History will surely judge us not by our old disagreements but by our new achievements,” Condoleezza Rice told a Paris audience on February 8, speaking on her ﬁrst European trip as secretary of state. If the Bush administration is truly interested in a trans-Atlantic rapprochement, it is not a moment too soon. U.S.–European relations are more acrimonious than they have been in decades. The broad European opposition to the Bush administration's policies on Iraq, global warming, human rights, arms control, and trade is reciprocated by Washington's disdain for everything from Europe's view of Iran to its proposed new constitution.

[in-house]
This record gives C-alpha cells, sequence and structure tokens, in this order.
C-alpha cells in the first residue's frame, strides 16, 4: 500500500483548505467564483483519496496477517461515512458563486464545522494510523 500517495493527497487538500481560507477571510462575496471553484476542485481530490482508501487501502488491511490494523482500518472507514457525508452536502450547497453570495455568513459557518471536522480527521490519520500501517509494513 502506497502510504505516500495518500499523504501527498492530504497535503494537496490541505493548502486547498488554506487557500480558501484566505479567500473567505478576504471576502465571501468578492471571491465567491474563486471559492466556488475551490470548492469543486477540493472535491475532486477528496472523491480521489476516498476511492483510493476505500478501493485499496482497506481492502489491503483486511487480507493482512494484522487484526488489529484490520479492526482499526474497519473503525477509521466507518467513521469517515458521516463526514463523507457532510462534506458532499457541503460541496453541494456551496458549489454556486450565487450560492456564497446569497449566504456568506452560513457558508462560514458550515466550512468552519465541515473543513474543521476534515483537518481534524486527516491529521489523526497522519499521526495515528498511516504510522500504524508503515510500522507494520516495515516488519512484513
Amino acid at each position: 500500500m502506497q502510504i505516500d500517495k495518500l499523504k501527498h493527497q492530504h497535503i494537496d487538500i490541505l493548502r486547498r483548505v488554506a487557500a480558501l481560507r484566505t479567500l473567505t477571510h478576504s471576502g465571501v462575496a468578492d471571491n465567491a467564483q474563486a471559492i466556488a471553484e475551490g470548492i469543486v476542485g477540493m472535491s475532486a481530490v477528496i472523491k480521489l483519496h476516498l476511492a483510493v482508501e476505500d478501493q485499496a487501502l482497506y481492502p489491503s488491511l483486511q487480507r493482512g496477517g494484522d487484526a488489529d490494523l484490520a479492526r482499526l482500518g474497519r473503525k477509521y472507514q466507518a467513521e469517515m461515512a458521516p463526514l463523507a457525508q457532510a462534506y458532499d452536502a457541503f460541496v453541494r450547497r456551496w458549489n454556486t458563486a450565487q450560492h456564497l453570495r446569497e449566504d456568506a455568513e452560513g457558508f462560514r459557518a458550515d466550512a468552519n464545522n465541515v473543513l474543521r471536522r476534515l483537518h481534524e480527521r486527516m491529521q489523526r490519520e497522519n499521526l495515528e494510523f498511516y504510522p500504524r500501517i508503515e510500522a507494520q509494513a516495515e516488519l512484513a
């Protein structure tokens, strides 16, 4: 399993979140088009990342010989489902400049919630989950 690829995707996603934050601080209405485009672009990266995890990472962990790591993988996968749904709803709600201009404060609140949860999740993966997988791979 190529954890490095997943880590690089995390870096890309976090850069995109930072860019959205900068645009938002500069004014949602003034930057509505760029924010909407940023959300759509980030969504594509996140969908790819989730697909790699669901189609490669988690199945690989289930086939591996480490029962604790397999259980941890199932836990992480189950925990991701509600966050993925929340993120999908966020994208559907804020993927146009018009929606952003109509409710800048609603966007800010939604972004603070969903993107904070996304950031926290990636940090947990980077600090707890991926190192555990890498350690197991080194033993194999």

The United States of Europe: The New Superpower and the End of American Supremacy by T.R. Reid (Penguin Books, 305 pages, $25.95)
It is easy to scoff at the trappings of the European Union. Its flag of 12 gold stars on blue is bland. Its national holiday -- Europe Day, commemorating the Schuman Declaration of May 9, 1950 -- is ignored. Its national anthem is wordless because Euro diplomats could never agree on a language in which to sing Beethoven's “Ode to Joy.” Its rapid-reaction force, should it ever form, will be no match for the U.S. Army.